The purpose of this article is to investigate whether involved consumers utilize the same set of reference prices to evaluate an offer as compared to those who are less involved. Additionally, this study aims to investigate whether the processes employed in the two groups are different.
A total of 200 students were enrolled to participate in a realistic shopping experience over a two‐week period. In the course of the study, subjects were asked to provide information on their reference prices. They were also asked to evaluate an advertised offer for a pair of jeans. The data were analyzed using a structural equations methodology.
Under high involvement, consumers utilize perceived normal price, an external market‐based reference price, to adjust their internal standards, which in turn is used to evaluate retail price. In contrast, low‐involvement consumers do not use their internal standards. Rather, they evaluate retail prices directly against external market‐based references.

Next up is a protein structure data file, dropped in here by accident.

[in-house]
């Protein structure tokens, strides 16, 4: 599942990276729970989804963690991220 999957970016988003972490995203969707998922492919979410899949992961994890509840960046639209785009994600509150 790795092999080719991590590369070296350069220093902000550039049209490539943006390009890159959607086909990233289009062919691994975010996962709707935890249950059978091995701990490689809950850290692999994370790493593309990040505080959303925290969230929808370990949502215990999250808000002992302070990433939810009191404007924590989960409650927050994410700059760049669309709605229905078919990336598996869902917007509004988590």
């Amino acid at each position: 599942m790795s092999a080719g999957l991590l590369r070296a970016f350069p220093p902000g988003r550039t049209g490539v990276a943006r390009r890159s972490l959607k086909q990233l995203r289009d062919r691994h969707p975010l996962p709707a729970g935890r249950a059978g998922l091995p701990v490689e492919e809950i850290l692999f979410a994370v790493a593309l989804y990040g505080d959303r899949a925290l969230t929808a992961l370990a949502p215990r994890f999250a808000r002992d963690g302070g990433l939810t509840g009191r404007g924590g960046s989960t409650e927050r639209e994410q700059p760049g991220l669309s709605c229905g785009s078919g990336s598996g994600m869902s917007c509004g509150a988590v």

Despite decades of research on the role of reference prices, the moderating role of involvement on reference price utilization has not been researched adequately. The findings reported here add to existing knowledge in the field and shed additional light on the process by which consumers evaluate posted prices. The findings also emphasize the need to segment the market on the basis of reference price utilization and to design appropriate communication strategies for each.
Chandrashekaran, R. (2012), "Consumers' utilization of reference prices: the moderating role of involvement", Journal of Product & Brand Management, Vol. 21 No. 1, pp. 53-60. https://doi.org/10.1108/10610421211203141
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